By FRED OJAMBO
ENTEBBE (Bloomberg) -- Uganda is looking for a lead investor to develop a refinery estimated to cost $2.5 billion, two weeks after issuing its first production license to China National Offshore Oil Corp. as it seeks to exploit reserves.
The investor, either a company or a group of them, will be named by April and will take an interest of as much as 60 % in the facility, which is proposed to have capacity of 60,000 bpd, Robert Kasande, an assistant commissioner in the Energy Ministry, said by phone.
Uganda, classified as one of the worlds poorest nations by the World Bank, discovered oil in 2006 and has an estimated 3.5 Bbbl of crude, according to the Energy Ministry. Tullow Oil, Cnooc and Total are jointly developing the finds. The country has sub-Saharan Africas fourth-biggest oil reserves.
We need to finalize this process we have started by April, he said. The cost is still tentative as the accurate amount will be known after the investor conducts a feasibility analysis, he said.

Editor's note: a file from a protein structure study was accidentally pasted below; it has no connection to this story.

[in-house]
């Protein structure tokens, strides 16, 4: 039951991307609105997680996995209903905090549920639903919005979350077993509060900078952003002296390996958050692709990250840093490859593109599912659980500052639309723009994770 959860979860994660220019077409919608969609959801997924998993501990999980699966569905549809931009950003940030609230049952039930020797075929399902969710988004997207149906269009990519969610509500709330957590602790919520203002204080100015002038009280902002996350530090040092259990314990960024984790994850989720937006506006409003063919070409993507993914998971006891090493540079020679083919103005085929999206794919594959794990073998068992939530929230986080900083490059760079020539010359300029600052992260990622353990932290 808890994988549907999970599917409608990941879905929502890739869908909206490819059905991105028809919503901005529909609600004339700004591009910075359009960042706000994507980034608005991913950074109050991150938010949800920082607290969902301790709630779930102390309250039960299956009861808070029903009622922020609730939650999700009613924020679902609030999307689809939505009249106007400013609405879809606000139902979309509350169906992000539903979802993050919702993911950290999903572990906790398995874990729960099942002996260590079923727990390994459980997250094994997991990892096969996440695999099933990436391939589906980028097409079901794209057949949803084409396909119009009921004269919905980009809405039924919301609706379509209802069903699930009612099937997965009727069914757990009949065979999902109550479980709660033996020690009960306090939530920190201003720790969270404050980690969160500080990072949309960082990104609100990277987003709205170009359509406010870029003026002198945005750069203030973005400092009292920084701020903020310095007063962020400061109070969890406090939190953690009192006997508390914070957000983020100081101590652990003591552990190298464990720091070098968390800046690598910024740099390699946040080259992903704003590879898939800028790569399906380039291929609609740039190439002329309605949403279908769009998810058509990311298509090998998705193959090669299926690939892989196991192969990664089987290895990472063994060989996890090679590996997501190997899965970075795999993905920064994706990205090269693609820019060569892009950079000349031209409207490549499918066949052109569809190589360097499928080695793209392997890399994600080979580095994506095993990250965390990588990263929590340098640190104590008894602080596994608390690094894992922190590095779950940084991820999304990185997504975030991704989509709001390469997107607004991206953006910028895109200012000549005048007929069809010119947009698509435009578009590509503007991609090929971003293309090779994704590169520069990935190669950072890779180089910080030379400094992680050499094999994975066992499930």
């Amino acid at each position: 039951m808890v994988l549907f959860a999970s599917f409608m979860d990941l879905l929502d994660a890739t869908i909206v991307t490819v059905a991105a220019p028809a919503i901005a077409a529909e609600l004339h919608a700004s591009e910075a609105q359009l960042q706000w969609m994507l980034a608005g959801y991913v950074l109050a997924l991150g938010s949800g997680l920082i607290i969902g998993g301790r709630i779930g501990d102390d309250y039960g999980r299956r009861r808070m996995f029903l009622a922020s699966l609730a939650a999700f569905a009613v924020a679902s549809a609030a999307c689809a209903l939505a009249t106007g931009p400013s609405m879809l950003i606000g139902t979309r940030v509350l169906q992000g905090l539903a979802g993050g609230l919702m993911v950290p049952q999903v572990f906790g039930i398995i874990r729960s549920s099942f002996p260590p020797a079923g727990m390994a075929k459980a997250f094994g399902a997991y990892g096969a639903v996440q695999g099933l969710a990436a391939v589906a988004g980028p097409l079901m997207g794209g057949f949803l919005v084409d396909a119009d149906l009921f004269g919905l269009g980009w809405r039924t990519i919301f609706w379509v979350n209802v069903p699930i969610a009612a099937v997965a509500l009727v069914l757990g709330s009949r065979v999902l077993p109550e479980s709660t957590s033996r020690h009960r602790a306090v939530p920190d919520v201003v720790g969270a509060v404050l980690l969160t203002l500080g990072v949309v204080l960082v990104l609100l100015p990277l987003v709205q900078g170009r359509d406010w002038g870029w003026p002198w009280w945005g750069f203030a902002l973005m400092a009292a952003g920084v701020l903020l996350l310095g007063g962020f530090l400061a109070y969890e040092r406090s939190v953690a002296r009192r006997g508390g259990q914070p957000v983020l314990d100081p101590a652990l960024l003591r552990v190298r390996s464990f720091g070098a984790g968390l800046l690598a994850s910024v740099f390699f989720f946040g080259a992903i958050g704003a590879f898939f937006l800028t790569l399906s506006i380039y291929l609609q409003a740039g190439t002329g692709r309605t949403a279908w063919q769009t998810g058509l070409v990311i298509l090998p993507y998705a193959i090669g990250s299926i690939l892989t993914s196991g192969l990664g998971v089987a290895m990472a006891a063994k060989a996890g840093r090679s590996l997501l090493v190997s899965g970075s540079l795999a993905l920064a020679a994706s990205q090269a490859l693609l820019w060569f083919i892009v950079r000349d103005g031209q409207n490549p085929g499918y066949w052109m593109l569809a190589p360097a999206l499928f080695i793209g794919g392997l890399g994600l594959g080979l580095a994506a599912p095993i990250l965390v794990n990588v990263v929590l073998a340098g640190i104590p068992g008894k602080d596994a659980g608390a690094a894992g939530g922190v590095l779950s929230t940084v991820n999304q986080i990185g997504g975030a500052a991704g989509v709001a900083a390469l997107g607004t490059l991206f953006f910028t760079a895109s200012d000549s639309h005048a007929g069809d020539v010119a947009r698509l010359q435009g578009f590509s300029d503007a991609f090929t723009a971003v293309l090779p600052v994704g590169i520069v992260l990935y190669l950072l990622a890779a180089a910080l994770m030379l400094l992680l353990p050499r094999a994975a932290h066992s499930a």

The governments stake in the facility will account for as much as 40 %, and the nation has invited Kenya, Rwanda, Burundi and Tanzania, which are partner countries in the East African Community, to buy an interest of as much 10 % in the facility from Uganda, he said.
The refinery may be developed in two phases, starting with a daily capacity of 30,000 bbl, Kasande said. Construction will commence in 2015, while production starts 2017, he said.
The government secured 29 sq km of land for the refinery in the western district of Hoima and will hand it over to the investors by April after compensating affected residents, Kasande said.
The Energy Ministry on September 25 awarded Cnooc the first production license to develop the Kingfisher area in the Albertine region at a cost of $2 billion over four years. The area is estimated to hold 635 MMbbl, of which 196 MMbbl are recoverable. Kingfisher will pump 30,000 to 40,000 bpd, the ministry said.
Tullow and Total will get an oil-production licenses for other areas within weeks, Peter Lokeris, the minister of state for mineral development, said.
Uganda is eyeing both local and regional markets for its oil products, Kasande said. Landlocked Uganda is also negotiating with oil companies to build a pipeline to the Kenyan port of Lamu, according to the Energy Ministry said. President Yoweri Museveni and his Kenyan counterpart Uhuru Kenyatta agreed to develop the link in June, saying it would also have a loop to South Sudan.